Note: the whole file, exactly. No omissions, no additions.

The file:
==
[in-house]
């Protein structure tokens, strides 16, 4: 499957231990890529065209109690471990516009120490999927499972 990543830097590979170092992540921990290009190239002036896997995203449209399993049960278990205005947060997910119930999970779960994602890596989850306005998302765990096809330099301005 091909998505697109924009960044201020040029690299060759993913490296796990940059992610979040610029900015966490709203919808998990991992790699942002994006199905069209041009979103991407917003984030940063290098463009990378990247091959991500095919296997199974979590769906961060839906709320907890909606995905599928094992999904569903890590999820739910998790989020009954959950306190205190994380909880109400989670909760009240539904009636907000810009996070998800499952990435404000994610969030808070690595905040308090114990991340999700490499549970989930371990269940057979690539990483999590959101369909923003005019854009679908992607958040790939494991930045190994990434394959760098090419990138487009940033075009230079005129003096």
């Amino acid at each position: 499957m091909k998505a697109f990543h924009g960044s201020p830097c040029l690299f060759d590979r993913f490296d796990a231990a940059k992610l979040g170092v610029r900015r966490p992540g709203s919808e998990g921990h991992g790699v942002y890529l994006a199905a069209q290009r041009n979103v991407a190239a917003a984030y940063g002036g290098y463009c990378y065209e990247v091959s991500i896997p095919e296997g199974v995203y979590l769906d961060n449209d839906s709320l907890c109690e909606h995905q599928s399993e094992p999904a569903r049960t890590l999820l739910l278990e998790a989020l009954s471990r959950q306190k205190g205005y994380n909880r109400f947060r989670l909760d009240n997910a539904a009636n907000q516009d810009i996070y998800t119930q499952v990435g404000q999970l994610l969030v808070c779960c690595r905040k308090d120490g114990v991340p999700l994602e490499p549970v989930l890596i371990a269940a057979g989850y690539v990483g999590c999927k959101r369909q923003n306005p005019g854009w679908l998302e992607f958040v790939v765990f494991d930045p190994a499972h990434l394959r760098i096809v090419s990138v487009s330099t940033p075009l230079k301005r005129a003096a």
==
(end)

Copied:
[in-house]
């Protein structure tokens, strides 16, 4: 499957231990890529065209109690471990516009120490999927499972 990543830097590979170092992540921990290009190239002036896997995203449209399993049960278990205005947060997910119930999970779960994602890596989850306005998302765990096809330099301005 091909998505697109924009960044201020040029690299060759993913490296796990940059992610979040610029900015966490709203919808998990991992790699942002994006199905069209041009979103991407917003984030940063290098463009990378990247091959991500095919296997199974979590769906961060839906709320907890909606995905599928094992999904569903890590999820739910998790989020009954959950306190205190994380909880109400989670909760009240539904009636907000810009996070998800499952990435404000994610969030808070690595905040308090114990991340999700490499549970989930371990269940057979690539990483999590959101369909923003005019854009679908992607958040790939494991930045190994990434394959760098090419990138487009940033075009230079005129003096």
């Amino acid at each position: 499957m091909k998505a697109f990543h924009g960044s201020p830097c040029l690299f060759d590979r993913f490296d796990a231990a940059k992610l979040g170092v610029r900015r966490p992540g709203s919808e998990g921990h991992g790699v942002y890529l994006a199905a069209q290009r041009n979103v991407a190239a917003a984030y940063g002036g290098y463009c990378y065209e990247v091959s991500i896997p095919e296997g199974v995203y979590l769906d961060n449209d839906s709320l907890c109690e909606h995905q599928s399993e094992p999904a569903r049960t890590l999820l739910l278990e998790a989020l009954s471990r959950q306190k205190g205005y994380n909880r109400f947060r989670l909760d009240n997910a539904a009636n907000q516009d810009i996070y998800t119930q499952v990435g404000q999970l994610l969030v808070c779960c690595r905040k308090d120490g114990v991340p999700l994602e490499p549970v989930l890596i371990a269940a057979g989850y690539v990483g999590c999927k959101r369909q923003n306005p005019g854009w679908l998302e992607f958040v790939v765990f494991d930045p190994a499972h990434l394959r760098i096809v090419s990138v487009s330099t940033p075009l230079k301005r005129a003096a």